My product was stopped at Customs!

What to do when Customs investigates your imported shipment.
Written by Misty Henry
Updated 6 months ago

Yikes! This is always a scary situation because we never think that our package would be the one to get stopped...if we are even thinking about it at all.

It doesn't have to be scary, though. They aren't typically gruff (some may be having a bad day as people do), and they understand that many imports may not be compliant due to the importer being unaware of the requirements for that product. Hence why they have a job.

Nonetheless, when it a package is stopped, it could be for a number of reasons.

  • Holiday - As the big buying season comes closer, they know that manufacturing facilities and importers are more likely to get sloppy and miss (or skip) steps in being compliant.
  • Previous violations or stops - There is a list of companies that have previously received violation notices ([here]). Once a shipment is stopped, anything from that importer, shipper, or manufacturing facility is at a higher risk to be stopped.
  • Complaint - Yes, competition can report a company and put a notice to any agency, including Customs that a non-compliant shipment may be arriving at port soon.
  • Intellectual Property - This goes along with complaints, but can also be caught visually if the agent recognizes certain 'red flags' regarding the property (like not having official licensing labeling or looking 'off'). These shipments are likely to be detained and destroyed per request of the owner of the intellectual property being infringed upon.

Ok, but what do I do if my stuff has already been stopped?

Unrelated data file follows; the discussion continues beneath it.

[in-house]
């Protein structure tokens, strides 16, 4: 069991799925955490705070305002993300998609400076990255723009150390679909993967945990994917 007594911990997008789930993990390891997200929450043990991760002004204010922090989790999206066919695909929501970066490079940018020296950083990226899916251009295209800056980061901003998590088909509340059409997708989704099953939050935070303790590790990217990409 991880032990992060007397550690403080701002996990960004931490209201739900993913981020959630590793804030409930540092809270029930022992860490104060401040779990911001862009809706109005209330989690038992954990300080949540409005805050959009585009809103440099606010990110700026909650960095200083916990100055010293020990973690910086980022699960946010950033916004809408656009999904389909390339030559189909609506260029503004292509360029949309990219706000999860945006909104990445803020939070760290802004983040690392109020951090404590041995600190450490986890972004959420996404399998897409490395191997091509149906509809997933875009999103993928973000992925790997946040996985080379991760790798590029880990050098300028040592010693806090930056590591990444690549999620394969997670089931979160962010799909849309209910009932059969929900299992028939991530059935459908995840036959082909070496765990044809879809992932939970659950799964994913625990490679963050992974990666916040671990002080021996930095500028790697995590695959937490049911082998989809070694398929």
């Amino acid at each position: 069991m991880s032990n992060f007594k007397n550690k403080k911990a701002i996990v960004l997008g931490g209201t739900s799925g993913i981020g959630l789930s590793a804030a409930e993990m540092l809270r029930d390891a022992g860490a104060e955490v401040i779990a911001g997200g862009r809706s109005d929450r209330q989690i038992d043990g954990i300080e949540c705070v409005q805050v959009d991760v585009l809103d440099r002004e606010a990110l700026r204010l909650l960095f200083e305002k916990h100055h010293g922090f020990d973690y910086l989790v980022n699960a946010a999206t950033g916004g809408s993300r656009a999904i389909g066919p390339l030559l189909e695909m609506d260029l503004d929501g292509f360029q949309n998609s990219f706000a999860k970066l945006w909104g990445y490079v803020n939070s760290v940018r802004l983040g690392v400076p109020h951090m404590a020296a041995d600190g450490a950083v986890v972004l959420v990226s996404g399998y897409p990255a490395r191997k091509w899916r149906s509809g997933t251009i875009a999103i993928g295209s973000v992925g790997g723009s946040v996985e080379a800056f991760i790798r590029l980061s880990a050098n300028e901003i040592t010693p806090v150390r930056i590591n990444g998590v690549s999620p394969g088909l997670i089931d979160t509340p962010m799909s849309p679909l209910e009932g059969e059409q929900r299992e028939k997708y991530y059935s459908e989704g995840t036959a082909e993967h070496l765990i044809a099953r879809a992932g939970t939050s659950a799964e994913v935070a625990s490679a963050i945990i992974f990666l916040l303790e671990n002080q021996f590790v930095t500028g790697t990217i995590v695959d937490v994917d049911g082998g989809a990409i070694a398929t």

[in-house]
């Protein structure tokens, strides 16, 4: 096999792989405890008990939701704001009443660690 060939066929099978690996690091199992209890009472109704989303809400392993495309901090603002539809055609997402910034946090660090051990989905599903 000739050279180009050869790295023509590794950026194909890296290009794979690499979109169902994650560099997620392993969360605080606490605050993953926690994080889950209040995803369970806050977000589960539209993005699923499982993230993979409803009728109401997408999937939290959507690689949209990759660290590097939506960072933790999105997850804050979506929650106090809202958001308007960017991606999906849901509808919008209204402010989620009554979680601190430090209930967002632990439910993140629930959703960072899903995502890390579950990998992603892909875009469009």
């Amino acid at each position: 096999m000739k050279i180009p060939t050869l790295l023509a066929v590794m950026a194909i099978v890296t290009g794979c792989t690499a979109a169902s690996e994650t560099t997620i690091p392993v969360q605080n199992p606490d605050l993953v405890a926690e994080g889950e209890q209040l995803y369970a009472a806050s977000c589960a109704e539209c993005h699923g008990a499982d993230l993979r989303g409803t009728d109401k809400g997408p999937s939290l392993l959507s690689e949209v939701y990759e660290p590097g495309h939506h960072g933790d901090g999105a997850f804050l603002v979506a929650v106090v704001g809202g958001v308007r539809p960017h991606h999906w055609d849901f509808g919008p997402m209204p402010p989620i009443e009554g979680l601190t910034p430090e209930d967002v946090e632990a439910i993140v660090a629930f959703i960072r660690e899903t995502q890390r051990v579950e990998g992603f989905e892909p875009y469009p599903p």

First, I want you to take a deep breath in. Second, read the email you received very carefully.

Did it come from the US Customs and Border Protection agency or Department of Homeland Security?
Are you expecting a shipment?
Does it mention the port it is from and is that a port you expect your shipment to come from?
Does it have an AWB or B/L number attached?

If the answer is 'no' to most/all or you feel off about it, double check directly with the import team:

If the answer is 'yes' to most/all, then read the email carefully once again. What are they requesting from you? Typically it will be a Children's Product Certificate, but could also be information regarding lab testing or labeling.

Do your best to keep communication within a few hours as they may penalize you for delaying responses over 24 hours. This penalty can simply be a 'strike' on your record where they may be less lenient in the future if stopped again.

How do I keep this from happening?

Well, you can't *keep* it from happening, but there are a few things you can do to make sure that if your package is stopped, it continues through without contact.

  • Properly filled Customs forms
  • Children's Product Certificate is included with the shipment
  • Double and triple check with your manufacturing facility that your labeling and packaging has all of the required information
  • Make certain that all lab reports are from CPSC-accepted labs and are no more than a year old.
  • Double and triple check that you have the rights to the designs and products that will be in each shipment.

Links to Agency Resources

- Federal Trade Commission: What requires labeling of fiber content?, Clothing care information
- Customers & Border Protection: Country of origin markings
- Consumer Product Safety Commission: Tracking Label

More Assistance

Join my free Facebook group, US Product Safety Compliance.
The Makers Community membership.
Free Checklist.
Free basic product safety course.

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